Nearly eight years to the day from when Lehman Brothers collapsed and set fire to the financial world, widely followed analyst Mike Mayo said the industry has fully rebounded.
"I don't feel as though the world understands just how strong U.S. banks are. Banks have the strongest balance sheets in a generation," Mayo, an analyst now with Wells Fargo Securities, told CNBC's "Power Lunch" program. "They have enough capital to absorb not one financial crisis but two financial crises."
That wasn't the case on March 15, 2009, when Lehman lost its ability to obtain the short-term financing critical to its operations.
After a weekend of heavy wrangling to find the buyer, the government chose to let Lehman go under rather than provide a buyout. The ensuing liquidity crisis saw a prominent money market fund fail to meet its own obligations and triggered a crisis that necessitated a massive Wall Street buyout.
Fast-forward to 2017, and conditions have changed dramatically, Mayo said.
"We think banks are on the cusp of creating value for the first time in a decade," he said. "This is back-to-school. Take out your pencil, sharpen it, do the math. When you do the math, you see these banks are very resilient."
While Mayo spoke glowingly of the industry, he is most focused these days on Citigroup. Mayo estimates the fourth-largest U.S. bank by assets could double in price over the next five years, with a long-term target of $140.
There's irony in that call, seeing that Mayo is well-known for haranguing Citi in the past. In 2010, he ripped the bank for what he called "aggressive" accounting and said it needed a substantial write-down in assets.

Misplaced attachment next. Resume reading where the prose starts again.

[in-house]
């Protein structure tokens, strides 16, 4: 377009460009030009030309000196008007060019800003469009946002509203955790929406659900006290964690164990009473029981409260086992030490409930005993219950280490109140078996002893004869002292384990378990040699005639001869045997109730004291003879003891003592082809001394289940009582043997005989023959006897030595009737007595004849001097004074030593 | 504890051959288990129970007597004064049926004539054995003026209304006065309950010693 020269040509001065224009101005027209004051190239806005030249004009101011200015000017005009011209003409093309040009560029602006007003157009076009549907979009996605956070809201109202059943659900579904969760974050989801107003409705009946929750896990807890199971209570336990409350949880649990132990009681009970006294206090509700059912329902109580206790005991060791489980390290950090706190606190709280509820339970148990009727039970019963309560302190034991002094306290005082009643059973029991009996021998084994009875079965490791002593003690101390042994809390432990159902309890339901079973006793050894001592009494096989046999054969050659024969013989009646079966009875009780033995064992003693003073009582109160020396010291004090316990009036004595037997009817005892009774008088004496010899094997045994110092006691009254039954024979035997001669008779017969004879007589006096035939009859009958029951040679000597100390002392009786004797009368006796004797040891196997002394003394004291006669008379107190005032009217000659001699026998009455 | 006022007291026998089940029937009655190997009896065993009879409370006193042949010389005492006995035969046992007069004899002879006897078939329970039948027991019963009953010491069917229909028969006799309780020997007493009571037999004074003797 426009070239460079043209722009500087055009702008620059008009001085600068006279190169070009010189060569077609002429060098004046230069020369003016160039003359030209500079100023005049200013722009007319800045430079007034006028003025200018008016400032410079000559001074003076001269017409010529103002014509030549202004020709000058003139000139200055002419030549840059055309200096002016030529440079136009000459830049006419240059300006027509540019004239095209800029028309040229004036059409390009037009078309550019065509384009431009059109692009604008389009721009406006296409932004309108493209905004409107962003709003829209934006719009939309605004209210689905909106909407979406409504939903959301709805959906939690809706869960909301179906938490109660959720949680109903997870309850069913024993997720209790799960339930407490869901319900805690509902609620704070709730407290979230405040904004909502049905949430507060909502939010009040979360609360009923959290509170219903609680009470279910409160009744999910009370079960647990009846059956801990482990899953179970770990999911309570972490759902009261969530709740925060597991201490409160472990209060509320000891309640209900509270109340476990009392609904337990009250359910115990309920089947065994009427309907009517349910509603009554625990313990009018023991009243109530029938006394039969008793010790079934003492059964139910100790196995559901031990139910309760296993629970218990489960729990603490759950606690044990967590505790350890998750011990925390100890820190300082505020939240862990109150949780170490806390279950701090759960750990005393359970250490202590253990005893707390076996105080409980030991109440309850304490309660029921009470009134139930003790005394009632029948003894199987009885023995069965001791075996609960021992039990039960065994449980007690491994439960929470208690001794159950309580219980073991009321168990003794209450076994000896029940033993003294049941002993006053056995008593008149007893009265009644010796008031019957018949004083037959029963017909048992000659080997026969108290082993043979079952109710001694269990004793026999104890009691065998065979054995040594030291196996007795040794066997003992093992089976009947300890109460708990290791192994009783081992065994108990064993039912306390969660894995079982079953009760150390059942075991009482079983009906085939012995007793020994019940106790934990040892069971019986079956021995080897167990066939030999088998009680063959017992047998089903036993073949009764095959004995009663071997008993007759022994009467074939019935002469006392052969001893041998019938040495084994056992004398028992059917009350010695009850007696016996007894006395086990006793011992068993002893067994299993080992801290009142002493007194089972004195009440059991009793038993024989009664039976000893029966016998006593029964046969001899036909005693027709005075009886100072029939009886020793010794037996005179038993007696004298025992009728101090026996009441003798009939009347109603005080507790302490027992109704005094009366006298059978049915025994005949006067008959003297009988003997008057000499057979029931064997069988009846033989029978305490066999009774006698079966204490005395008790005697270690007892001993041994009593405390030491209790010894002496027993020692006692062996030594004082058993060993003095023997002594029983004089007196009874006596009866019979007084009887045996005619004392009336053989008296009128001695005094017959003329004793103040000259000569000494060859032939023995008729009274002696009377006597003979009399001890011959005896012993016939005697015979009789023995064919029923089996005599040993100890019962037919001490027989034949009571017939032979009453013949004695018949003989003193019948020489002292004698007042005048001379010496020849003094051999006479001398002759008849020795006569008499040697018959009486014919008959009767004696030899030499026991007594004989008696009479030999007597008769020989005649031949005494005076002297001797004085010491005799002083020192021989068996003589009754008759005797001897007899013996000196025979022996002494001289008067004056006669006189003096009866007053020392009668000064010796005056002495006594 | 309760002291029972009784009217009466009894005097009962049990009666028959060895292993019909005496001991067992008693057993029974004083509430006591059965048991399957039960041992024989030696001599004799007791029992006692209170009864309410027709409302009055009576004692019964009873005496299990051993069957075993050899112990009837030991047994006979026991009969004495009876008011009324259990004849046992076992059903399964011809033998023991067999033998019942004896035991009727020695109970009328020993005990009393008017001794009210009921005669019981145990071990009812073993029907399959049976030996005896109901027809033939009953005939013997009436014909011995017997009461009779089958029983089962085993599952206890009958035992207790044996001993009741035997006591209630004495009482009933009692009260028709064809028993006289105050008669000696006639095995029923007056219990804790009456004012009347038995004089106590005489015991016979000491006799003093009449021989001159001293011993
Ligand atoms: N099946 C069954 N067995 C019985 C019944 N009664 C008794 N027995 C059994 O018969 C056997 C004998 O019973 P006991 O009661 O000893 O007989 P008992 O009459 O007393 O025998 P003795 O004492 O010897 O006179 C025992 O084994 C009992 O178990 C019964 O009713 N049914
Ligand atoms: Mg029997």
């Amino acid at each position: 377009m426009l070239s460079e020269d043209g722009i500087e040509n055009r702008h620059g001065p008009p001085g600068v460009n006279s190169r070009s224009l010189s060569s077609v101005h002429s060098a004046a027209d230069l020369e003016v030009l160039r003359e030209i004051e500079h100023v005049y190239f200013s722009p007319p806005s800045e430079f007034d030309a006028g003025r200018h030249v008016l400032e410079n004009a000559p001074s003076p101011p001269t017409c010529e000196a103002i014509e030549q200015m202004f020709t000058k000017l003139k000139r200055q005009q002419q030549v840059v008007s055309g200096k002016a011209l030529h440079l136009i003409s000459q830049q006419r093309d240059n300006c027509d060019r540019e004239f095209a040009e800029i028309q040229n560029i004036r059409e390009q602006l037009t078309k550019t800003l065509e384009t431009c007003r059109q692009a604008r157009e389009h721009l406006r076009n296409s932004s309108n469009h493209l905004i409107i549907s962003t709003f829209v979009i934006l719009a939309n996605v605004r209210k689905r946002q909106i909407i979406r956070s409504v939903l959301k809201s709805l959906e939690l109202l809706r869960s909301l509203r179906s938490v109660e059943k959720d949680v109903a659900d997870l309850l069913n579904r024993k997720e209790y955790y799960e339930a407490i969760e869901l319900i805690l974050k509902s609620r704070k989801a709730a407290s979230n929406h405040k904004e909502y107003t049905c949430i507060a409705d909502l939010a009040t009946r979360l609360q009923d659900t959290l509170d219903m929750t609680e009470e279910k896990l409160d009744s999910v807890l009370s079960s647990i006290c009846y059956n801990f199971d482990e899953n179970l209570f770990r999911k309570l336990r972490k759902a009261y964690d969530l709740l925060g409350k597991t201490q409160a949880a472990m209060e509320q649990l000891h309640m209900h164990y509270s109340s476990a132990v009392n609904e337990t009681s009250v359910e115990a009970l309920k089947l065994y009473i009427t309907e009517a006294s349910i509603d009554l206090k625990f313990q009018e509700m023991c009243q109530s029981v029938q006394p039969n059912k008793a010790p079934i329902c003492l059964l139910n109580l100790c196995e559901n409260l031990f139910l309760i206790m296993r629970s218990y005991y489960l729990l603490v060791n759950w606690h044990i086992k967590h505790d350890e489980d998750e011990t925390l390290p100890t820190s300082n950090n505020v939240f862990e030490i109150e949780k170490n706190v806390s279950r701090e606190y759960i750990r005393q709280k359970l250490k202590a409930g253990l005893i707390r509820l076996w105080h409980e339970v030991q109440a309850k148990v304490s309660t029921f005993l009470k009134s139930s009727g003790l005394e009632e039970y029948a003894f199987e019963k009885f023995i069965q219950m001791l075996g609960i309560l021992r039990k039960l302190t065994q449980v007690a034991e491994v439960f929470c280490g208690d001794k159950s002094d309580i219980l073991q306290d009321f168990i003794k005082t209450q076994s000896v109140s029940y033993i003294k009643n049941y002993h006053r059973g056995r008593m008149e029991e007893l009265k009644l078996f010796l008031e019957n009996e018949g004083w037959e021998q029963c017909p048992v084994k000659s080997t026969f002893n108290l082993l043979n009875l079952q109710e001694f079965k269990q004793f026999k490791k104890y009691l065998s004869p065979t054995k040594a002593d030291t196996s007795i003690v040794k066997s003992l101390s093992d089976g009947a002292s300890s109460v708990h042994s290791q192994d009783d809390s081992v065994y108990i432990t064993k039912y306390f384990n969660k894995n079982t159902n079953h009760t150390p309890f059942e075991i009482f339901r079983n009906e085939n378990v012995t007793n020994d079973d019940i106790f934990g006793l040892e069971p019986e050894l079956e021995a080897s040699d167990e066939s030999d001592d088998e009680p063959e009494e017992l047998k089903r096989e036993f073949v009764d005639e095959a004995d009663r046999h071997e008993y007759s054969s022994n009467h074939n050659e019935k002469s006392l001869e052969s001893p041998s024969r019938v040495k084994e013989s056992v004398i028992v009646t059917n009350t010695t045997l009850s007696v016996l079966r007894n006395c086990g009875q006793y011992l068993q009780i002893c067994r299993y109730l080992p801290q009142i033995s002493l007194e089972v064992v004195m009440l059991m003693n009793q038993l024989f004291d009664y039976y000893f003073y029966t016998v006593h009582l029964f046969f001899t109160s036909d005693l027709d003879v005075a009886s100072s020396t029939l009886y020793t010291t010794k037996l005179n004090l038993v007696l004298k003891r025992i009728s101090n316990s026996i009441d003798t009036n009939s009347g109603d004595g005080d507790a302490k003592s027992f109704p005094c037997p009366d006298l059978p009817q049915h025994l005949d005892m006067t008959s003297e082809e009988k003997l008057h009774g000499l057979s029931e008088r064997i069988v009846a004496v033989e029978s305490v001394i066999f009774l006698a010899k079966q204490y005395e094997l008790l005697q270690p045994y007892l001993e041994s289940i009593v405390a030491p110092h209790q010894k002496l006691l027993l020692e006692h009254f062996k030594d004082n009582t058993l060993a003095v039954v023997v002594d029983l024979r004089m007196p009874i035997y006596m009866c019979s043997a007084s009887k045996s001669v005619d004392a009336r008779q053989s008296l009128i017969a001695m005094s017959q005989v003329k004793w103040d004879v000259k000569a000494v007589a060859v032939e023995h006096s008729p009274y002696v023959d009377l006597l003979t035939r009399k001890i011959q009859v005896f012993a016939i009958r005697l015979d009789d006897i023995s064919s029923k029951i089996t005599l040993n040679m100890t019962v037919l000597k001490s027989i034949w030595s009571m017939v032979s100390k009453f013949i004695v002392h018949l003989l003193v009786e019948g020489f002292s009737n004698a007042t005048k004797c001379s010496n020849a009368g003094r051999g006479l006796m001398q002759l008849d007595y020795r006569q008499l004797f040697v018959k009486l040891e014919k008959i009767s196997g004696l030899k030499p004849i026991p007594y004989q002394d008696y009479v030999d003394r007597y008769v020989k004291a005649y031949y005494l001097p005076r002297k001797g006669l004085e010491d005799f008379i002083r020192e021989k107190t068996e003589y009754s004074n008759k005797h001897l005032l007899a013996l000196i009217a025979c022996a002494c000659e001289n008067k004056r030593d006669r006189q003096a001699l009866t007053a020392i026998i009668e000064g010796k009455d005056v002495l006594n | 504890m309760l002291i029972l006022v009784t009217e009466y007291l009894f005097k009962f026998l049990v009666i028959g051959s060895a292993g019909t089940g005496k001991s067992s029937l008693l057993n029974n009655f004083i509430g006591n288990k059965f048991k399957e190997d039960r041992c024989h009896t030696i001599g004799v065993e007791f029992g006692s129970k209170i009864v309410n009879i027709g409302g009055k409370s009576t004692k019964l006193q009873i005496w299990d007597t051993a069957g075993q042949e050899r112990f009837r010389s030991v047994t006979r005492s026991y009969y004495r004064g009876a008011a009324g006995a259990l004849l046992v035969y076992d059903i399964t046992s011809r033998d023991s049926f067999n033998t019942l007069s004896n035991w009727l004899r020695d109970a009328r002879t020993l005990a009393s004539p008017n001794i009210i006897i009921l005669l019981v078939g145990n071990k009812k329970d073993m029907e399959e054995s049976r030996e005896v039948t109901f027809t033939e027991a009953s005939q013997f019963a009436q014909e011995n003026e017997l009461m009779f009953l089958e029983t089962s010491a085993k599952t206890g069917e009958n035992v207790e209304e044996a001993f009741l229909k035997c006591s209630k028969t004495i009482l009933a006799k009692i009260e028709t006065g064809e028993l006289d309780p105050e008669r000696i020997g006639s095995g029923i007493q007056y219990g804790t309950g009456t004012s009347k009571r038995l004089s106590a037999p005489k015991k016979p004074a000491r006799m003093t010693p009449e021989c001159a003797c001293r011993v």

"We love Citigroup," he told CNBC.
As far as the industry is concerned, he said, "this is the biggest structural risk reduction the bank industry has had for decades. These structural changes are what's going to continue to drive banks."
Despite the optimism, the sector has fared poorly in the market this year. The SPDR S&P Bank exchange-traded fund is down about 3.3 percent for 2017, well off the S&P 500's gain of more than 11 percent.
But analysts continue to favor the sector.
Moody's Investors Service said earlier this week that it was putting Bank of America on notice for an upgrade of its credit rating. BofA currently carries a Baa1 rating, which on the Moody's scale is at the lower end of investment grade.
However, the ratings service said it is encouraged by "recent improvements to BAC's profitability and management's commitment to a conservative risk profile."
Moody's also said the bank is shaking loose of the mortgage legacy and litigation issues it had that were related to the financial crisis. Bank of America's purchase of Countrywide Financial, in particular, left it with costs related to mortgage improprieties.
WATCH: Jamie Dimon and Mike Mayo agree: The banks are great